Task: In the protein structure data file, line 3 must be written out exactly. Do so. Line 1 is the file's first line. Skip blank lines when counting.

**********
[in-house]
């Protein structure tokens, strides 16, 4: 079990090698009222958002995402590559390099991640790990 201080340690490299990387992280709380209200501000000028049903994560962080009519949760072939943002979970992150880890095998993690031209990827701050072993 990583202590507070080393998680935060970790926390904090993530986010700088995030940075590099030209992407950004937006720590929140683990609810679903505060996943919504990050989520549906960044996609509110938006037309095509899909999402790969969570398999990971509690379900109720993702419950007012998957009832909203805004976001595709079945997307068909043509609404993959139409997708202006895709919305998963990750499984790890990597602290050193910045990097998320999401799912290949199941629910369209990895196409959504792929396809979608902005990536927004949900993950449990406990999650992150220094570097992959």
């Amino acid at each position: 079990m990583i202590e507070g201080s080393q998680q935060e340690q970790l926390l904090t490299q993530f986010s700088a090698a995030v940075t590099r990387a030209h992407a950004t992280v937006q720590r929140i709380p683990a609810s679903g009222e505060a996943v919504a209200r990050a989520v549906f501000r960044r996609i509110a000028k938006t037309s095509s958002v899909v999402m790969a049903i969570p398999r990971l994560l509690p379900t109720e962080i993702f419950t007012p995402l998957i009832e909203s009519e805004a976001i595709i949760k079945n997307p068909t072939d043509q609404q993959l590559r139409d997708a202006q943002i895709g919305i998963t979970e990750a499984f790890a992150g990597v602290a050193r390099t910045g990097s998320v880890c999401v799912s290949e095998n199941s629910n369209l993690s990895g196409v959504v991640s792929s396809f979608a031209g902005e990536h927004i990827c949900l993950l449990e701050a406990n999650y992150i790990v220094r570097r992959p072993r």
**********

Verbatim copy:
């Amino acid at each position: 079990m990583i202590e507070g201080s080393q998680q935060e340690q970790l926390l904090t490299q993530f986010s700088a090698a995030v940075t590099r990387a030209h992407a950004t992280v937006q720590r929140i709380p683990a609810s679903g009222e505060a996943v919504a209200r990050a989520v549906f501000r960044r996609i509110a000028k938006t037309s095509s958002v899909v999402m790969a049903i969570p398999r990971l994560l509690p379900t109720e962080i993702f419950t007012p995402l998957i009832e909203s009519e805004a976001i595709i949760k079945n997307p068909t072939d043509q609404q993959l590559r139409d997708a202006q943002i895709g919305i998963t979970e990750a499984f790890a992150g990597v602290a050193r390099t910045g990097s998320v880890c999401v799912s290949e095998n199941s629910n369209l993690s990895g196409v959504v991640s792929s396809f979608a031209g902005e990536h927004i990827c949900l993950l449990e701050a406990n999650y992150i790990v220094r570097r992959p072993r």